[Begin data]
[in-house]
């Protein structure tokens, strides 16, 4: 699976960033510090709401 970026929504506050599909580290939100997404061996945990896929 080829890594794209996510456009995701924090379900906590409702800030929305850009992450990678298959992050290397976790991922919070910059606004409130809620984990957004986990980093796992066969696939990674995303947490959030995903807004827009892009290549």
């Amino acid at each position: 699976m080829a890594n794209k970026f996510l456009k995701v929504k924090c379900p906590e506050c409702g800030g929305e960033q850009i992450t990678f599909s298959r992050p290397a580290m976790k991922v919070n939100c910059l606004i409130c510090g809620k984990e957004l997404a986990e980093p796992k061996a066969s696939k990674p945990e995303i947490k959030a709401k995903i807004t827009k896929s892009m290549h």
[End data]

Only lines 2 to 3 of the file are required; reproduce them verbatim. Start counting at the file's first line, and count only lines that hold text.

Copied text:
């Protein structure tokens, strides 16, 4: 699976960033510090709401 970026929504506050599909580290939100997404061996945990896929 080829890594794209996510456009995701924090379900906590409702800030929305850009992450990678298959992050290397976790991922919070910059606004409130809620984990957004986990980093796992066969696939990674995303947490959030995903807004827009892009290549």
């Amino acid at each position: 699976m080829a890594n794209k970026f996510l456009k995701v929504k924090c379900p906590e506050c409702g800030g929305e960033q850009i992450t990678f599909s298959r992050p290397a580290m976790k991922v919070n939100c910059l606004i409130c510090g809620k984990e957004l997404a986990e980093p796992k061996a066969s696939k990674p945990e995303i947490k959030a709401k995903i807004t827009k896929s892009m290549h």